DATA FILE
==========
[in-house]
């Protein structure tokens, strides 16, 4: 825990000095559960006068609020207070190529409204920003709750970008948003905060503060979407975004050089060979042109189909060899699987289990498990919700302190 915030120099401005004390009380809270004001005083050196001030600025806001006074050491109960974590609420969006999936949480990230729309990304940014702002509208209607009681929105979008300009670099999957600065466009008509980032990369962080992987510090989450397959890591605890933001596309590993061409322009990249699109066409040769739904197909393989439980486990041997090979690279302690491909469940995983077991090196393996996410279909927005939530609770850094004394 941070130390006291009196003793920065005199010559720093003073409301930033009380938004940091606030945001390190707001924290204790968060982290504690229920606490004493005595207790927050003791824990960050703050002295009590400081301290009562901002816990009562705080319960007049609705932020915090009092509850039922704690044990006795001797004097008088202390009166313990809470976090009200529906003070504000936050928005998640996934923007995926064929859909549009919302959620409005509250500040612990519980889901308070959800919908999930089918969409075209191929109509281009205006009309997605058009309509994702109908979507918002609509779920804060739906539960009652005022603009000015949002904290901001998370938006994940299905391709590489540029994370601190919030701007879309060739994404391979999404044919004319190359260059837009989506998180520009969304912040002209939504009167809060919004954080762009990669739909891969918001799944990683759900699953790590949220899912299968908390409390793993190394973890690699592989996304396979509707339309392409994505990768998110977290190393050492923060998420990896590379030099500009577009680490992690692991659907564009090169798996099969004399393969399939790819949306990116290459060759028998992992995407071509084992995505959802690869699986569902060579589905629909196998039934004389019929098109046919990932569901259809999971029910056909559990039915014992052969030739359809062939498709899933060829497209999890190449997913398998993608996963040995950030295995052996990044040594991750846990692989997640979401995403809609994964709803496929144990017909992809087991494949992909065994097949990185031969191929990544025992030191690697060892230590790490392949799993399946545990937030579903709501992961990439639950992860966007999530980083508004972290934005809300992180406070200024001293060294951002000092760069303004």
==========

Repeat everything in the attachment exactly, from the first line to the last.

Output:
[in-house]
């Protein structure tokens, strides 16, 4: 825990000095559960006068609020207070190529409204920003709750970008948003905060503060979407975004050089060979042109189909060899699987289990498990919700302190 915030120099401005004390009380809270004001005083050196001030600025806001006074050491109960974590609420969006999936949480990230729309990304940014702002509208209607009681929105979008300009670099999957600065466009008509980032990369962080992987510090989450397959890591605890933001596309590993061409322009990249699109066409040769739904197909393989439980486990041997090979690279302690491909469940995983077991090196393996996410279909927005939530609770850094004394 941070130390006291009196003793920065005199010559720093003073409301930033009380938004940091606030945001390190707001924290204790968060982290504690229920606490004493005595207790927050003791824990960050703050002295009590400081301290009562901002816990009562705080319960007049609705932020915090009092509850039922704690044990006795001797004097008088202390009166313990809470976090009200529906003070504000936050928005998640996934923007995926064929859909549009919302959620409005509250500040612990519980889901308070959800919908999930089918969409075209191929109509281009205006009309997605058009309509994702109908979507918002609509779920804060739906539960009652005022603009000015949002904290901001998370938006994940299905391709590489540029994370601190919030701007879309060739994404391979999404044919004319190359260059837009989506998180520009969304912040002209939504009167809060919004954080762009990669739909891969918001799944990683759900699953790590949220899912299968908390409390793993190394973890690699592989996304396979509707339309392409994505990768998110977290190393050492923060998420990896590379030099500009577009680490992690692991659907564009090169798996099969004399393969399939790819949306990116290459060759028998992992995407071509084992995505959802690869699986569902060579589905629909196998039934004389019929098109046919990932569901259809999971029910056909559990039915014992052969030739359809062939498709899933060829497209999890190449997913398998993608996963040995950030295995052996990044040594991750846990692989997640979401995403809609994964709803496929144990017909992809087991494949992909065994097949990185031969191929990544025992030191690697060892230590790490392949799993399946545990937030579903709501992961990439639950992860966007999530980083508004972290934005809300992180406070200024001293060294951002000092760069303004």